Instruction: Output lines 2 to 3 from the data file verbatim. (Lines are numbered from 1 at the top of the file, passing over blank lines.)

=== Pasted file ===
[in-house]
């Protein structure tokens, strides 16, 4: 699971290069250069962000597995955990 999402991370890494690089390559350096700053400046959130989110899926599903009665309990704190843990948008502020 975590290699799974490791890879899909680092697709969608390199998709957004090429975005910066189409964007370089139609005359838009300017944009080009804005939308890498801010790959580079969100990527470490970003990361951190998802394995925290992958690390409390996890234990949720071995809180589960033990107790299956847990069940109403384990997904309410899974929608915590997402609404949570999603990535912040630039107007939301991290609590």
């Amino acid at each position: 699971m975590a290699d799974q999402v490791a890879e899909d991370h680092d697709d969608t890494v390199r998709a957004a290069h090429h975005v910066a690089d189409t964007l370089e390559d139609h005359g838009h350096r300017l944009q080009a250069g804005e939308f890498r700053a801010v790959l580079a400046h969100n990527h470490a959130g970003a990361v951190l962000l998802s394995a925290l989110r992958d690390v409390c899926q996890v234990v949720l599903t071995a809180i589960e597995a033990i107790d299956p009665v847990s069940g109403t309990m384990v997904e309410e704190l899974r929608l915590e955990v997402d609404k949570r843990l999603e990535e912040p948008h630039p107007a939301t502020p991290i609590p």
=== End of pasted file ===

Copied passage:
């Protein structure tokens, strides 16, 4: 699971290069250069962000597995955990 999402991370890494690089390559350096700053400046959130989110899926599903009665309990704190843990948008502020 975590290699799974490791890879899909680092697709969608390199998709957004090429975005910066189409964007370089139609005359838009300017944009080009804005939308890498801010790959580079969100990527470490970003990361951190998802394995925290992958690390409390996890234990949720071995809180589960033990107790299956847990069940109403384990997904309410899974929608915590997402609404949570999603990535912040630039107007939301991290609590």
């Amino acid at each position: 699971m975590a290699d799974q999402v490791a890879e899909d991370h680092d697709d969608t890494v390199r998709a957004a290069h090429h975005v910066a690089d189409t964007l370089e390559d139609h005359g838009h350096r300017l944009q080009a250069g804005e939308f890498r700053a801010v790959l580079a400046h969100n990527h470490a959130g970003a990361v951190l962000l998802s394995a925290l989110r992958d690390v409390c899926q996890v234990v949720l599903t071995a809180i589960e597995a033990i107790d299956p009665v847990s069940g109403t309990m384990v997904e309410e704190l899974r929608l915590e955990v997402d609404k949570r843990l999603e990535e912040p948008h630039p107007a939301t502020p991290i609590p």